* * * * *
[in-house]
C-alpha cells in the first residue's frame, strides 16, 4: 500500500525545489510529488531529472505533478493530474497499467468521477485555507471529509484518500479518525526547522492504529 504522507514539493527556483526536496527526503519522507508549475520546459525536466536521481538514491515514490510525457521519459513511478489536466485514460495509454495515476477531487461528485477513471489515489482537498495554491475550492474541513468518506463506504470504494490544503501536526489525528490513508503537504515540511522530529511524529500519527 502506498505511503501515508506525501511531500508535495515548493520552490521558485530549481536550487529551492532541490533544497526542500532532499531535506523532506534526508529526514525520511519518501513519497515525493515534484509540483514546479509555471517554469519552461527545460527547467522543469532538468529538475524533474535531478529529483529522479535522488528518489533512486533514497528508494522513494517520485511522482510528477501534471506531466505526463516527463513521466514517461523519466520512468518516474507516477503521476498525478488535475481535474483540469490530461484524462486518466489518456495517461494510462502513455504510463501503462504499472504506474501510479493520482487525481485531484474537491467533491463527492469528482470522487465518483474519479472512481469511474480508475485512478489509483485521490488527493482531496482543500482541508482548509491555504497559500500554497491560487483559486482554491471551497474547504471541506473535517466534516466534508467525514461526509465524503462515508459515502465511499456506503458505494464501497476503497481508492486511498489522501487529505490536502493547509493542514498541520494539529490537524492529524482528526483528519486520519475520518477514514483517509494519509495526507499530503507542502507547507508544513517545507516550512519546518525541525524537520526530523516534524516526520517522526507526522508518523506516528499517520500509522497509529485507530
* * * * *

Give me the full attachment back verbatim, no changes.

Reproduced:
[in-house]
C-alpha cells in the first residue's frame, strides 16, 4: 500500500525545489510529488531529472505533478493530474497499467468521477485555507471529509484518500479518525526547522492504529 504522507514539493527556483526536496527526503519522507508549475520546459525536466536521481538514491515514490510525457521519459513511478489536466485514460495509454495515476477531487461528485477513471489515489482537498495554491475550492474541513468518506463506504470504494490544503501536526489525528490513508503537504515540511522530529511524529500519527 502506498505511503501515508506525501511531500508535495515548493520552490521558485530549481536550487529551492532541490533544497526542500532532499531535506523532506534526508529526514525520511519518501513519497515525493515534484509540483514546479509555471517554469519552461527545460527547467522543469532538468529538475524533474535531478529529483529522479535522488528518489533512486533514497528508494522513494517520485511522482510528477501534471506531466505526463516527463513521466514517461523519466520512468518516474507516477503521476498525478488535475481535474483540469490530461484524462486518466489518456495517461494510462502513455504510463501503462504499472504506474501510479493520482487525481485531484474537491467533491463527492469528482470522487465518483474519479472512481469511474480508475485512478489509483485521490488527493482531496482543500482541508482548509491555504497559500500554497491560487483559486482554491471551497474547504471541506473535517466534516466534508467525514461526509465524503462515508459515502465511499456506503458505494464501497476503497481508492486511498489522501487529505490536502493547509493542514498541520494539529490537524492529524482528526483528519486520519475520518477514514483517509494519509495526507499530503507542502507547507508544513517545507516550512519546518525541525524537520526530523516534524516526520517522526507526522508518523506516528499517520500509522497509529485507530